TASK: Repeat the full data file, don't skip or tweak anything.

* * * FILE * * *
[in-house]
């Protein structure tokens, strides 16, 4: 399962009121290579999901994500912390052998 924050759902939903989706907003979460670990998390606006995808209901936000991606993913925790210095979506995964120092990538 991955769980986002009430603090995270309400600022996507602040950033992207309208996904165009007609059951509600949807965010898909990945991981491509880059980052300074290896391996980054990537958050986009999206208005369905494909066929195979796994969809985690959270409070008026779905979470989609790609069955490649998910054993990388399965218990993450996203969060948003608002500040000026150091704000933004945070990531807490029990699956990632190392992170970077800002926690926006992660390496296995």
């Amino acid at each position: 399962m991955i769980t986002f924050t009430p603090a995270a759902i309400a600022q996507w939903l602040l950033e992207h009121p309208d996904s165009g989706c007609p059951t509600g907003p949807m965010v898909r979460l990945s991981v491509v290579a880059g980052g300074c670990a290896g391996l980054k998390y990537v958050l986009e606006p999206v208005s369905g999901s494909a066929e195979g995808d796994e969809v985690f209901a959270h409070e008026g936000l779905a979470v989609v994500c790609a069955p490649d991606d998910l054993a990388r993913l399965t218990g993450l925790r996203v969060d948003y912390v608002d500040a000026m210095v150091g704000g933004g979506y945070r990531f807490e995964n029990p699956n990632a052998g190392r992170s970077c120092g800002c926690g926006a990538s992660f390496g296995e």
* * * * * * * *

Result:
[in-house]
């Protein structure tokens, strides 16, 4: 399962009121290579999901994500912390052998 924050759902939903989706907003979460670990998390606006995808209901936000991606993913925790210095979506995964120092990538 991955769980986002009430603090995270309400600022996507602040950033992207309208996904165009007609059951509600949807965010898909990945991981491509880059980052300074290896391996980054990537958050986009999206208005369905494909066929195979796994969809985690959270409070008026779905979470989609790609069955490649998910054993990388399965218990993450996203969060948003608002500040000026150091704000933004945070990531807490029990699956990632190392992170970077800002926690926006992660390496296995």
């Amino acid at each position: 399962m991955i769980t986002f924050t009430p603090a995270a759902i309400a600022q996507w939903l602040l950033e992207h009121p309208d996904s165009g989706c007609p059951t509600g907003p949807m965010v898909r979460l990945s991981v491509v290579a880059g980052g300074c670990a290896g391996l980054k998390y990537v958050l986009e606006p999206v208005s369905g999901s494909a066929e195979g995808d796994e969809v985690f209901a959270h409070e008026g936000l779905a979470v989609v994500c790609a069955p490649d991606d998910l054993a990388r993913l399965t218990g993450l925790r996203v969060d948003y912390v608002d500040a000026m210095v150091g704000g933004g979506y945070r990531f807490e995964n029990p699956n990632a052998g190392r992170s970077c120092g800002c926690g926006a990538s992660f390496g296995e």